San Diego's DNA: Military Roots
Service and Honor
San Diego's military history goes back to its beginning. Veterans Frank Burger, Vicente Rodriguez and Wallace Peck are just a few of the many who are part of the military strand of San Diego's DNA.
Frank Burger is a World War II veteran. He was drafted into the U.S. Army and went to boot camp at Camp Callan which was located in La Jolla, Calif. He was transferred to a base in the Pacific Northwest after the attack on Pearl Harbor, in December 1941, and later joined the Army Air Corps. As part of the 15th Air Force, he flew combat missions from Italy into Germany during the war. On his ninth mission, Burger's plane was shot down over Vienna and he suffered shrapnel wounds in his legs. He escaped capture for three days, was jailed by the local authorities, and later turned over to members of an underground group who opposed the Axis. The Gestapo caught up to Burger in Budapest, Hungary, interrogated him and later sent him to a prisoner-of-war camp in Poland. He was later moved to a second camp because of his injuries. After eight months as a POW he was liberated by Russian troops on May 1, 1945. After retiring to San Diego, Burger became a National Service Officer for the U.S. Department of Veterans Affairs, working with other former POWs. He has served more than 500 former POWs obtaining compensation and providing counseling for them.
Vicente Rodriguez was born in the Philippines and after graduating from college in Manila, he was recruited by the United States Navy. He came to San Diego 1974 and went through boot camp at the Naval Training Center. Rodriguez's experience in the Navy took him to the Middle East during the Iranian hostage crisis in 1979 and back ten years later during the Persian Gulf War. His enlistment expired on January 21, 1991, the first day of the ground war but he said he felt it was his duty to re-enlist during a wartime condition, "[My enlistment] expired at midnight, so I was discharged by my commanding officer, but after breakfast I re-enlisted," he said. Rodriguez retired in 1996 after attaining the rank of chief petty officer and 22 years of service.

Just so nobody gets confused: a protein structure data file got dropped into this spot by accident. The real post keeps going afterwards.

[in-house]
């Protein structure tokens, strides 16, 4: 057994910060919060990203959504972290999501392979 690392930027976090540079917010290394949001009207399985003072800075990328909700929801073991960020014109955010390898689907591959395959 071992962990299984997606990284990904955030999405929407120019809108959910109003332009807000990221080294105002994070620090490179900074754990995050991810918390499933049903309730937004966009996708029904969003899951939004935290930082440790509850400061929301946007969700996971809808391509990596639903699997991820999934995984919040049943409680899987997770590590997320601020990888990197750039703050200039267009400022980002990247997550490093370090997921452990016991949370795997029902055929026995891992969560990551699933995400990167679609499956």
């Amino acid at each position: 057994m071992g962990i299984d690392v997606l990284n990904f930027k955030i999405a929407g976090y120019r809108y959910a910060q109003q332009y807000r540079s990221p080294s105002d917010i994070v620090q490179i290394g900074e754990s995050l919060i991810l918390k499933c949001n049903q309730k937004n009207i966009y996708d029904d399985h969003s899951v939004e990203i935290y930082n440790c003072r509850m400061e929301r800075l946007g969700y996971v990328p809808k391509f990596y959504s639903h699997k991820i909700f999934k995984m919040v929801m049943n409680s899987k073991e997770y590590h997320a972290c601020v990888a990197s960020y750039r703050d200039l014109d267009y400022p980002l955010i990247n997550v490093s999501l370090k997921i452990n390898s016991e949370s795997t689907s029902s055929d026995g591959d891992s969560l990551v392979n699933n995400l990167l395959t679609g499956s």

Wallace Peck is a second-generation Army veteran. His father, a Sergeant in the Army Air Corps and World War I veteran, was stationed at Rockwell Field which occupied half of North Island (now Naval Air Station North Island) when Peck was born in 1930. Sergeant Peck made an prediction for his son which was recorded in an article in the San Diego Union, a week after his birth. The article said, "Twenty years hence, Wallace Russell will appear at Kelly Field, Texas, for instruction as an Army pilot." According to Peck, he wasn't interested in joining the military and was about to begin law school at the University of California, Berkeley when he said, "along came the Korean War and the Congress reinstated the draft, and I didn't want to get drafted so I immediately signed up for the air cadet program and as the article says it was exactly 20 years later that I appeared in Texas for flight training." Peck flew for the U.S. Air Force, enlisting in 1950 just two months after his father retired after 30 years of service.